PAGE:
Poet Siegfried Sassoon enjoyed a remarkable success when Memoirs of a Fox-hunting Man was first published (anonymously) in 1928, and it has remained in print ever since. Don't be put off by the title: Memoirs is about a fox-hunting man and his country pursuits, including point-to-point races as well as a bit of the chase: fox-hunting is just a small part of the whole. Non-hunting readers will find much in which to delight as they relish the sheer power of the prose.
The barely concealed autobiography brims full with comic characters and the awkward humour of growing up, especially for a relative outsider making his way through layers of class and the status quo in the English home counties before the First World War. The protagonist George Sherston's first riding lesson and the incomparable flower-show cricket match typify this bucolic paean celebrating the author's idyllic Edwardian childhood in the English countryside of a bygone era. The cricket match, played on the village green in Siegfried Sassoon's native village of Matfield, is still an annual fixture between George Sherston's XI and Matfield Cricket Club.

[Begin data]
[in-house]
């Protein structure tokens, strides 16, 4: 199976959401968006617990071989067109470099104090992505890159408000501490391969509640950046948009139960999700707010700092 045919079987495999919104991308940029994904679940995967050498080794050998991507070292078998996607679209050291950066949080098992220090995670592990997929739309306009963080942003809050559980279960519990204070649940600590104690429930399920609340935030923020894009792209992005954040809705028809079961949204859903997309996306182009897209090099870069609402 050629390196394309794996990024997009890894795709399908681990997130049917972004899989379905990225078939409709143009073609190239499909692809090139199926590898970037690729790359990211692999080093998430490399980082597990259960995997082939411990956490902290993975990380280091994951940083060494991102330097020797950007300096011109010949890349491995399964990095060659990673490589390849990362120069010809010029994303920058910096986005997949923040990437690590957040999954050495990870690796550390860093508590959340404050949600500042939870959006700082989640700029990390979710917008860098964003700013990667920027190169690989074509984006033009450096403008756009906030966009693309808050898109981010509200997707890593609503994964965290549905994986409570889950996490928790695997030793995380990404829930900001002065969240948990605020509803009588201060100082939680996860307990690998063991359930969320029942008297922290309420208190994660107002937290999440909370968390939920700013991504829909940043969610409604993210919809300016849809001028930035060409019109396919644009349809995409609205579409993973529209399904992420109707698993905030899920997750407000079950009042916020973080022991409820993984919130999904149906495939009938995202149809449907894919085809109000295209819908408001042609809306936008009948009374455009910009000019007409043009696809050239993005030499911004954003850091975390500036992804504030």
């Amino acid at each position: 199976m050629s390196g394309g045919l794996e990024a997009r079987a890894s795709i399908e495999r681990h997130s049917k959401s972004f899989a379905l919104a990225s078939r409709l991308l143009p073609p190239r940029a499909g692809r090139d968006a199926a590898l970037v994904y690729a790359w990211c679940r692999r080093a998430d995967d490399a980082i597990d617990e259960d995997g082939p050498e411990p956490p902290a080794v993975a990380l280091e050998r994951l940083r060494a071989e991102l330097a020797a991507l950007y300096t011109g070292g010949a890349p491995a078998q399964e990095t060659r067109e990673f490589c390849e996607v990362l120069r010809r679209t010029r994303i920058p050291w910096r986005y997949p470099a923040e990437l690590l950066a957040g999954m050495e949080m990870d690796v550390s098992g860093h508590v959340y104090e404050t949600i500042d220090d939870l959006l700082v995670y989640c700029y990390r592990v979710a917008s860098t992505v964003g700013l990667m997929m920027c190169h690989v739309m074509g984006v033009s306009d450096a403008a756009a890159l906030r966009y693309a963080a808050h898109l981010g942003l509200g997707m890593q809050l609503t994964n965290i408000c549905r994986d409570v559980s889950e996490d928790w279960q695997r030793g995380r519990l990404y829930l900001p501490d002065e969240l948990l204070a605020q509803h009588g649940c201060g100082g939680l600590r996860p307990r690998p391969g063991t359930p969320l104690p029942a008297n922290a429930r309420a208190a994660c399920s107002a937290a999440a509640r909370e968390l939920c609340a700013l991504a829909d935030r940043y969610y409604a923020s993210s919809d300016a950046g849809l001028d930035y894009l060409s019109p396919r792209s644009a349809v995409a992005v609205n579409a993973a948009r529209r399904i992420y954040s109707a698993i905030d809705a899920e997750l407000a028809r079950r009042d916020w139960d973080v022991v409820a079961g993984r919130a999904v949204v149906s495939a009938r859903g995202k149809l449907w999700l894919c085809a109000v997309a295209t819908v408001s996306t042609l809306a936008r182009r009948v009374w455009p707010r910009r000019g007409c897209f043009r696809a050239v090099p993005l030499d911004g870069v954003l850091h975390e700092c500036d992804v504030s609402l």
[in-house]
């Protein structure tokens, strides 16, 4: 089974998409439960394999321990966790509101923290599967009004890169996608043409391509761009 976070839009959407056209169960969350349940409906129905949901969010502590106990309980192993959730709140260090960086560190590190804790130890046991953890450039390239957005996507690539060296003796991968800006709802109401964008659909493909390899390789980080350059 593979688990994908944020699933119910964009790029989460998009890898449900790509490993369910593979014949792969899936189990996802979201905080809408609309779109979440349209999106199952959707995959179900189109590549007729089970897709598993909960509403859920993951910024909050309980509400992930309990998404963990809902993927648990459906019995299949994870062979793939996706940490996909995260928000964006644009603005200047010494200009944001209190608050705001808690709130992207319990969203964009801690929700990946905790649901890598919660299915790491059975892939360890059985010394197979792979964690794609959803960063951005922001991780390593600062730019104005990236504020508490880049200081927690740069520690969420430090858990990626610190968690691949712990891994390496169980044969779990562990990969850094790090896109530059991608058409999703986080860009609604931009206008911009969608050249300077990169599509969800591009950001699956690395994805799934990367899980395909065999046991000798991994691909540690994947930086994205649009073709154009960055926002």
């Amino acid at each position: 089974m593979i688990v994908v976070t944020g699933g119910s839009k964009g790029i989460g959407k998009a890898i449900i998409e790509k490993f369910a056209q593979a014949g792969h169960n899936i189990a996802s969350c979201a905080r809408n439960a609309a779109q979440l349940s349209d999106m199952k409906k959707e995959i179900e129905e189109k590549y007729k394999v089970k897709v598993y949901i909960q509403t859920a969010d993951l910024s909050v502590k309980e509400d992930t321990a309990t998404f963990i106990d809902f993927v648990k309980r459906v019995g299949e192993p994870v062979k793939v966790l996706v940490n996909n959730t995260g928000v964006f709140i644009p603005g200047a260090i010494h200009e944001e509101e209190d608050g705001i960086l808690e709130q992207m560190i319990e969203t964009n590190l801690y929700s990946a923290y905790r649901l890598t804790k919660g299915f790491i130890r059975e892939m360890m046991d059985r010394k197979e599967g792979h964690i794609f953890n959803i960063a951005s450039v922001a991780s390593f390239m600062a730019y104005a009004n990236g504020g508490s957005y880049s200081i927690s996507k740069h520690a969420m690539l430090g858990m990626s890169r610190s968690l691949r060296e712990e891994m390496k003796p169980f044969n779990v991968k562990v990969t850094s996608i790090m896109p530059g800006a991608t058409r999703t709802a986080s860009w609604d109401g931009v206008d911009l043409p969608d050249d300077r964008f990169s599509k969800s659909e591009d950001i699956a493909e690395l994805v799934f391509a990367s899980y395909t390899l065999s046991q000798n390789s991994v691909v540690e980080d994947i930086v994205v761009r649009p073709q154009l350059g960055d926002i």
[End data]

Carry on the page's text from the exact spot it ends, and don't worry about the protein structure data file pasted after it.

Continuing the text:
James Wilby adopts just the right voice and accent, and is absolutely splendid. Let's hope CSA Word persuade him to record the sequels to Memoirs of a Fox-hunting Man: Memoirs of an Infantry Officer and Sherston's Progress.
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